Enterprise cyber security has changed. Businesses can no longer be satisfied with just monitoring their own security to safeguard against attacks. Cyber attackers actively explore different ways to hack into the network and application layer. It has never been more important for third-party security to form an integral part of business policy. Enterprises must be on guard when it comes to running third-party software, whether the application is outsourced, open-source or commercial-off-the-shelf.
With IT outsourcing becoming increasingly common, it is essential that firms come to understand the importance of securing the supply chain, including third-party software, as well as in-house IT assets. Awareness of the threat of cyber-attackers has grown exponentially in recent years, and this consciousness has given way to a public who are far less forgiving of mistakes – whether it’s your own or due to misplaced trust.
The 2014 data breach at US retailer Lowe’s was the result of a third-party vendor’s failure. Lowe’s was a bystander in this security downfall, yet it was the home-improvement company who’s reputation that was at stake and who was left scrambling to pick up the pieces.
Learning From Past Mistakes
A third-party vendor called E-DriverFile were hired to provide a computer platform to store compliance documentation and information about employees. The personal data stored included names, social security numbers, dates of birth, addresses, driver’s licenses and driving records — for both current and former Lowe’s drivers and system administrators.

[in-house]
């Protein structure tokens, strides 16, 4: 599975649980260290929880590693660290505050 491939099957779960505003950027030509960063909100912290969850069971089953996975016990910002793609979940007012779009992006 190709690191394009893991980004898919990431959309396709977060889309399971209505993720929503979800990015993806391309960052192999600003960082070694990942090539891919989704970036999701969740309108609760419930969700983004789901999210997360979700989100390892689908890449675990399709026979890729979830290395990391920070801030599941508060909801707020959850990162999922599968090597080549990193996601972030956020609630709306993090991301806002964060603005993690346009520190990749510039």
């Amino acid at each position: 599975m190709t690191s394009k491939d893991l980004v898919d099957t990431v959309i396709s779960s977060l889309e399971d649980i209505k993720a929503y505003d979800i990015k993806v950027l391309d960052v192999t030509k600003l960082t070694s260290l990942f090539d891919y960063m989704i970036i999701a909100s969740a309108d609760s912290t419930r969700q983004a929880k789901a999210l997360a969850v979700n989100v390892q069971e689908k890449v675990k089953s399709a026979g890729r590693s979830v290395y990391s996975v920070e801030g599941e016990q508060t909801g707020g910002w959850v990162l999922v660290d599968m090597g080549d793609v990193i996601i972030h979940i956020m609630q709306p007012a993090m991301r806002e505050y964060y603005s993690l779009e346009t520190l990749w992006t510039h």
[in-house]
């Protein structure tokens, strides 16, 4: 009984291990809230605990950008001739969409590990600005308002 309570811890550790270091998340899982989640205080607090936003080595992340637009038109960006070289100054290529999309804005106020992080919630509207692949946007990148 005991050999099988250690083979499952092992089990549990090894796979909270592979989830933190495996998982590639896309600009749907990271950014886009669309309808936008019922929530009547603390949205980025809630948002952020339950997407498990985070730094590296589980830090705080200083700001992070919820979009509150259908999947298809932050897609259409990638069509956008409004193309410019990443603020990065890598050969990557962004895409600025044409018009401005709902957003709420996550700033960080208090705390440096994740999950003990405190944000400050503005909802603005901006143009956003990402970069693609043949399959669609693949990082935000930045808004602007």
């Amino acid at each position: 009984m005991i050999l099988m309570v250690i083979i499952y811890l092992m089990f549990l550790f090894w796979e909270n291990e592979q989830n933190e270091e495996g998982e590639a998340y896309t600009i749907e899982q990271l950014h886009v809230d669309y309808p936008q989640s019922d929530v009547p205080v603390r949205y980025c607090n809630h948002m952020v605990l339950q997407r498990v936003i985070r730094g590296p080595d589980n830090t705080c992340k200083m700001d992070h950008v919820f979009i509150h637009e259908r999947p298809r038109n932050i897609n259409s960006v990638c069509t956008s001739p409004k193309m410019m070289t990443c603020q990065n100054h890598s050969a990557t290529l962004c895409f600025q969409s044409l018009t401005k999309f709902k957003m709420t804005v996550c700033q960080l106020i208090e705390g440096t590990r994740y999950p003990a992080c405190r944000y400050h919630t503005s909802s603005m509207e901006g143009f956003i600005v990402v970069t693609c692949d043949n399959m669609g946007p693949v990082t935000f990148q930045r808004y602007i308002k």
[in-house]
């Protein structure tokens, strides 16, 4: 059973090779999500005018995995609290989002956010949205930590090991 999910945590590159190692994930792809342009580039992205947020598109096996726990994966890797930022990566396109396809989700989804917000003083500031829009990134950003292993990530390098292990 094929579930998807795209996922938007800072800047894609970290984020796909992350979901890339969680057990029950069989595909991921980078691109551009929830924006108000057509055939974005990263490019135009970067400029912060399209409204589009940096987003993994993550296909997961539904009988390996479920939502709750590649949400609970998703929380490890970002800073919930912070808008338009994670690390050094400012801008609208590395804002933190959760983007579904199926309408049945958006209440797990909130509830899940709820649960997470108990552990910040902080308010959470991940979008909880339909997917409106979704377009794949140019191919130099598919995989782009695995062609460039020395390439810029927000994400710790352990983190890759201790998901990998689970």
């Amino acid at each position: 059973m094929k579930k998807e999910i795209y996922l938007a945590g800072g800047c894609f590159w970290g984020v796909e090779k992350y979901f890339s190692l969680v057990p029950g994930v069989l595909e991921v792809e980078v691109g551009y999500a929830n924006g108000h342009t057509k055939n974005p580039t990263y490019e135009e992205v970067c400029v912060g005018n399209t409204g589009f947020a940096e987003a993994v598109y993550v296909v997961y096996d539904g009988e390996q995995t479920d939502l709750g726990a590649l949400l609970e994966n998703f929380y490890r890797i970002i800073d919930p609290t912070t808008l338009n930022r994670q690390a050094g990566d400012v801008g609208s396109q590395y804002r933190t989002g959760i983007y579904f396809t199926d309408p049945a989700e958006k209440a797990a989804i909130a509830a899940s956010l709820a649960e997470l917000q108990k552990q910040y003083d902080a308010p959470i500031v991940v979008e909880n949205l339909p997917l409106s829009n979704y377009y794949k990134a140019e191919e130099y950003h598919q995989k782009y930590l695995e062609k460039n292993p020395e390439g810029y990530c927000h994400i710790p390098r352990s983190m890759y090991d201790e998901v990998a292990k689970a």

According to reports from FierceITSecurity, E-DriverFile unintentionally backed up the data unencrypted to an internet-facing server, which meant that it was accessible on the internet from July 2013 until April 2014, when the error was discovered and resolved. In a letter to those affected, Lowe’s VP of human resources stated that there was no reason to believe the information had been misused. However, investigation suggests it may have been accessed while it was available online, which would leave these individuals at risk of identity theft.
No Man Is An Island: Securing New Perimeters
Operating as an “island” is simply not an option for an enterprise to thrive. However appreciation of the risks involved in introducing third-parties into your environment must improve significantly. The reality for modern business is that they will be held accountable for any breach of customers or employee data- regardless of the circumstances.
Enterprise must ensure that they are actively securing this threat perimeter, to avoid further high-profile breaches involving third parties, such as in the case of Target, Home Depot, TK Maxx and Lowe’s. This includes comprehensive due diligence of vendors’ IT policies to prevent incidents such as Lowe’s where they inadvertently exposed highly sensitive data.